Detailed metabolic and genetic characterization reveals new associations for 30 known lipid loci

Taru Tukiainen, Johannes Kettunen, Antti J. Kangas, Leo-Pekka Lyytikäinen, Pasi Soininen, Antti-Pekka Sarin, Emmi Tikkanen, Paul F. O'reilly, Markku J. Savolainen, Kimmo Kaski, Anneli Pouta, Antti Jula, Terho Lehtimäki, Mika Kähönen, Jorma Viikari, Marja-Riitta Taskinen, Matti Jauhiainen, Johan G. Eriksson, Olli Raitakari, Veikko SalomaaMarjo-Riitta Järvelin, Markus Perola, Aarno Palotie, Mika Ala-Korpela, Samuli Ripatti*

*Corresponding author for this work

Research output: Contribution to journalArticleScientificpeer-review

69 Citations (Scopus)

Abstract

Almost 100 genetic loci are known to affect serum cholesterol and triglyceride levels. For many of these loci, the biological function and causal variants remain unknown. We performed an association analysis of the reported 95 lipid loci against 216 metabolite measures, including 95 measurements on lipids and lipoprotein subclasses, obtained via serum nuclear magnetic resonance metabolomics and four enzymatic lipid traits in 8330 individuals from Finland. The genetic variation in the loci was investigated using a dense set of 440 807 directly genotyped and imputed variants around the previously identified lead single nucleotide polymorphisms (SNPs). For 30 of the 95 loci, we identified new metabolic or genetic associations (P < 5 × 10 -8). In the majority of the loci, the strongest association was to a more specific metabolite measure than the enzymatic lipids. In four loci, the smallest high-density lipoprotein measures showed effects opposite to the larger ones, and 14 loci had associations beyond the individual lipoprotein measures. In 27 loci, we identified SNPs with a stronger association than the previously reported markers and 12 loci harboured multiple, statistically independent variants. Our data show considerable diversity in association patterns between the loci originally identified through associations with enzymatic lipid measures and reveal association profiles of far greater detail than from routine clinical lipid measures. Additionally, a dense marker set and a homogeneous population allow for detailed characterization of the genetic association signals to a resolution exceeding that achieved so far. Further understanding of the rich variability in genetic effects on metabolites provides insights into the biological processes modifying lipid levels.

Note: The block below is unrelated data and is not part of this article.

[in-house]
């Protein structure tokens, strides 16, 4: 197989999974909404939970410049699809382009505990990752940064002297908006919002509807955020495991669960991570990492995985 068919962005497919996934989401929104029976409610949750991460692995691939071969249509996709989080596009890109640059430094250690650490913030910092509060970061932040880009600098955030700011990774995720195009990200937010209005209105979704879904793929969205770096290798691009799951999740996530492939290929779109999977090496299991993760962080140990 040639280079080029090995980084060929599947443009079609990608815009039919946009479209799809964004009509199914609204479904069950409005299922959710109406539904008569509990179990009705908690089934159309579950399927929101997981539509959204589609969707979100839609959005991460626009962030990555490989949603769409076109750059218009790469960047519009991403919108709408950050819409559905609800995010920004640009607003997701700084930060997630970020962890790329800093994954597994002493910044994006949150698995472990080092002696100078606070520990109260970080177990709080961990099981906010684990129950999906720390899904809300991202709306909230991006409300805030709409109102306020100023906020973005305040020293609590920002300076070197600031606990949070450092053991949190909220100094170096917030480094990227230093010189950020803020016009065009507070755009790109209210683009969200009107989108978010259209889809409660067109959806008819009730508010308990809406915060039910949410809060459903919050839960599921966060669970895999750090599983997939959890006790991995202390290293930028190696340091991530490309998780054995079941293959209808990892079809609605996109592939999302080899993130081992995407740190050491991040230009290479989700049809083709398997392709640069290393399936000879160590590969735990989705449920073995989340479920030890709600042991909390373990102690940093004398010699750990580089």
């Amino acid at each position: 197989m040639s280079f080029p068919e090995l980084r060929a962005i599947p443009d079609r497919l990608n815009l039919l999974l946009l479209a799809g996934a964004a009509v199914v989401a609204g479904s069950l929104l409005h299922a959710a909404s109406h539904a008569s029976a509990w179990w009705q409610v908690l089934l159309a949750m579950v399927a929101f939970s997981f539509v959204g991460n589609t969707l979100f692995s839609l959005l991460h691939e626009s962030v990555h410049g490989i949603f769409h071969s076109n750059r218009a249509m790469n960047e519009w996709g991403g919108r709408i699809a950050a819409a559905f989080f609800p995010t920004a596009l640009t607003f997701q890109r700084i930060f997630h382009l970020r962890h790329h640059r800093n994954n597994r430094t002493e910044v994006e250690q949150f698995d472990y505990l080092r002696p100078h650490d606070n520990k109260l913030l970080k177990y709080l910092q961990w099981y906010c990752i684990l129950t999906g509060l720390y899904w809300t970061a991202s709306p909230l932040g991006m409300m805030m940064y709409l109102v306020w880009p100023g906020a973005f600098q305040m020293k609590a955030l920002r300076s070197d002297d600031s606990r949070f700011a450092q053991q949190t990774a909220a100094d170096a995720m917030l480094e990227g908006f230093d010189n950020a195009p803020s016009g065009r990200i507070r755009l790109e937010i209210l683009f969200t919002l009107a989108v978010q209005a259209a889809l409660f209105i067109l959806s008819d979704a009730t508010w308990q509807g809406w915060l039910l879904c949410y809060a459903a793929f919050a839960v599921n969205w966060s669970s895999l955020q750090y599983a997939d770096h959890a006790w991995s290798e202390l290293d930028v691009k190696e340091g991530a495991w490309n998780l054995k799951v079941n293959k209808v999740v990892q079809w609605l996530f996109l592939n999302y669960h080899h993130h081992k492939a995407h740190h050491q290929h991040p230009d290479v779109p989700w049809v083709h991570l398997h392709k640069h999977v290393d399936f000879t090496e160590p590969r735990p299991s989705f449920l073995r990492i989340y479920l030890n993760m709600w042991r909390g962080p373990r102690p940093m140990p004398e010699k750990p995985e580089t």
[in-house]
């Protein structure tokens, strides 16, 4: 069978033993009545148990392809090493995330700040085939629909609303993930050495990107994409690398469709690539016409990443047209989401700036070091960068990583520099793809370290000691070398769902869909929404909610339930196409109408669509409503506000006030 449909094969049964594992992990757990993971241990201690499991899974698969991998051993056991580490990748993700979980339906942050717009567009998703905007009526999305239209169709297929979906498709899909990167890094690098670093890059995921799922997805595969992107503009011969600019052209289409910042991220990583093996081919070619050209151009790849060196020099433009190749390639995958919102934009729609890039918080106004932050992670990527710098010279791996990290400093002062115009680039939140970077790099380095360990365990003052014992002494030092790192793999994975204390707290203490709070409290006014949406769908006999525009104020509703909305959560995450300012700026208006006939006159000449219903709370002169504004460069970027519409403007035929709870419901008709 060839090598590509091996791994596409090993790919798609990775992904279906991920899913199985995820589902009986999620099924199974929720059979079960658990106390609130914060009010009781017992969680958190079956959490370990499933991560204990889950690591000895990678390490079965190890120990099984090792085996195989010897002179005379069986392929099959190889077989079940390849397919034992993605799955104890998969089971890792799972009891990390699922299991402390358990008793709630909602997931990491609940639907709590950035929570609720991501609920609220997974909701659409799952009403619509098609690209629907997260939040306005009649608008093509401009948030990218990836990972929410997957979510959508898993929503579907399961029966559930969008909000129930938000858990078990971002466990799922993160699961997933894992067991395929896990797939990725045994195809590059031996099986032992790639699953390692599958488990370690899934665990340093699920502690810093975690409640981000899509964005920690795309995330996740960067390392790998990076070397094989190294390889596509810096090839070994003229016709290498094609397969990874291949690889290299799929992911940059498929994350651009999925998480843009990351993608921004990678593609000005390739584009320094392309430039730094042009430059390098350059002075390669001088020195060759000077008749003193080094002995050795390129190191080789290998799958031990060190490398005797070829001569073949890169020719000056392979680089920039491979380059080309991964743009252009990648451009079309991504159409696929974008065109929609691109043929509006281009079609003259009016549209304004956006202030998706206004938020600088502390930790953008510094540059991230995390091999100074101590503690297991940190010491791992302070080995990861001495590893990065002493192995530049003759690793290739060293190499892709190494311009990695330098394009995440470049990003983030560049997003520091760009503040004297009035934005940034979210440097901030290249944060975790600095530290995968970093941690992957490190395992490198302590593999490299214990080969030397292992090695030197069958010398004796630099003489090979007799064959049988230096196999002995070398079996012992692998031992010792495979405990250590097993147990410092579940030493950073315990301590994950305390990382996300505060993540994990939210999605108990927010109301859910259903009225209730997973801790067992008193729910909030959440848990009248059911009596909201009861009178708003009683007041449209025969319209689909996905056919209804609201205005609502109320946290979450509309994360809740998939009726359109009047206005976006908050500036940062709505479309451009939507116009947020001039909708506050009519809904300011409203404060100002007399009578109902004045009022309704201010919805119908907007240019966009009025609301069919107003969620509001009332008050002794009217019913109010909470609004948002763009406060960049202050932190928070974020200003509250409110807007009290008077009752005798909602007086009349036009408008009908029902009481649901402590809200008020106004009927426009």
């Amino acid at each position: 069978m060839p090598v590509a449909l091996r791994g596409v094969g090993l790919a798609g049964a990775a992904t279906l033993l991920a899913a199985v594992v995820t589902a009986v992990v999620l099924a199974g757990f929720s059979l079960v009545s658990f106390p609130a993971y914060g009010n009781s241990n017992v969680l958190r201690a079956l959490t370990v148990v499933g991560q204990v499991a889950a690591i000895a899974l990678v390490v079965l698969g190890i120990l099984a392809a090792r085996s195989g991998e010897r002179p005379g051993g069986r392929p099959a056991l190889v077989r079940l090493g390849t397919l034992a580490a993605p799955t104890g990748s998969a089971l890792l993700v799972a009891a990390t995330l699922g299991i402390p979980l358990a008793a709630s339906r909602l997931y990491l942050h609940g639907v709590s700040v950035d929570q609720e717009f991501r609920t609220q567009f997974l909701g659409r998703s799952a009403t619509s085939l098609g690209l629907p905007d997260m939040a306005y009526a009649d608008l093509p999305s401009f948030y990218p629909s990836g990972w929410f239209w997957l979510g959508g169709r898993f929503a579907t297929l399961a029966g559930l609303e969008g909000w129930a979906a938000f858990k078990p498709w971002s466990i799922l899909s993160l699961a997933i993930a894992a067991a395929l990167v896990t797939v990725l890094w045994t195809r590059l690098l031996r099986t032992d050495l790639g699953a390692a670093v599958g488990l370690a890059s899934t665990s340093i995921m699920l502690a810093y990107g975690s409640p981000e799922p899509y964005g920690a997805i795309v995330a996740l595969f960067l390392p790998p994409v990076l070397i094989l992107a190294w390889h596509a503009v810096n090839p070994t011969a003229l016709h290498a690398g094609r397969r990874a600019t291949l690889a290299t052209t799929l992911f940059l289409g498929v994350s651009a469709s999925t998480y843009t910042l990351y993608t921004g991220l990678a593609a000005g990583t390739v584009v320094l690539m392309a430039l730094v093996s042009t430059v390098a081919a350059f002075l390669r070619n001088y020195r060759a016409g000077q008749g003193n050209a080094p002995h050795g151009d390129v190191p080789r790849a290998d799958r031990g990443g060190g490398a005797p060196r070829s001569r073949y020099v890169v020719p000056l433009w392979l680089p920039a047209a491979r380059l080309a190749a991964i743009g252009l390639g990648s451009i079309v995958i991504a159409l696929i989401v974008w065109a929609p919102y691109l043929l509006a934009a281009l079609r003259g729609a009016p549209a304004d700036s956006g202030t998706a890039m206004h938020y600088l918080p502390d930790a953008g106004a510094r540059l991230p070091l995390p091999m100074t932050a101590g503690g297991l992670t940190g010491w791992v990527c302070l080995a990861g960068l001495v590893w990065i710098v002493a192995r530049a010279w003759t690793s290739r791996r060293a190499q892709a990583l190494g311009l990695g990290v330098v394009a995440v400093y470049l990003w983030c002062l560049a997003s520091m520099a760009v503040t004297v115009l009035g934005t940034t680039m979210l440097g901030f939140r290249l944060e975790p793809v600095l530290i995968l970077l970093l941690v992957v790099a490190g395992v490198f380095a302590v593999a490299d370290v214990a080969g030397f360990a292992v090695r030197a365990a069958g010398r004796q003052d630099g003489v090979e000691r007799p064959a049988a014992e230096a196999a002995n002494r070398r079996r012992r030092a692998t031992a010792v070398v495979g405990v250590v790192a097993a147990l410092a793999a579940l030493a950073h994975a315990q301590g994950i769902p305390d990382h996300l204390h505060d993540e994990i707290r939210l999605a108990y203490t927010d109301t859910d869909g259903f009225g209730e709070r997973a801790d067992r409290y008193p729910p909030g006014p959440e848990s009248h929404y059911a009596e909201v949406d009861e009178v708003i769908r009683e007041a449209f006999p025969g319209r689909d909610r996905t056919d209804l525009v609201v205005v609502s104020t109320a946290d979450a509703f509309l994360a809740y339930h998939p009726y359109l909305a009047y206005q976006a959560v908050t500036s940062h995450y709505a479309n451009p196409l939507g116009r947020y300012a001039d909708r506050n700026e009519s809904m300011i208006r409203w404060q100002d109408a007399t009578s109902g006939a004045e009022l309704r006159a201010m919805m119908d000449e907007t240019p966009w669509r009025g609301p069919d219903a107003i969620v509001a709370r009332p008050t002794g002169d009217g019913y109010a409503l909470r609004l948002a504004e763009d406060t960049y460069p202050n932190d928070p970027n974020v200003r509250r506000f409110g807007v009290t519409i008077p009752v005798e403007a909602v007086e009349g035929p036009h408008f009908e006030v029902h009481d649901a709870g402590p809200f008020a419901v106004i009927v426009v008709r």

Original languageEnglish
Article numberddr581
Pages (from-to)1444-1455
Number of pages12
JournalHUMAN MOLECULAR GENETICS
Volume21
Issue number6
DOIs
Publication statusPublished - Mar 2012
MoE publication typeA1 Journal article-refereed

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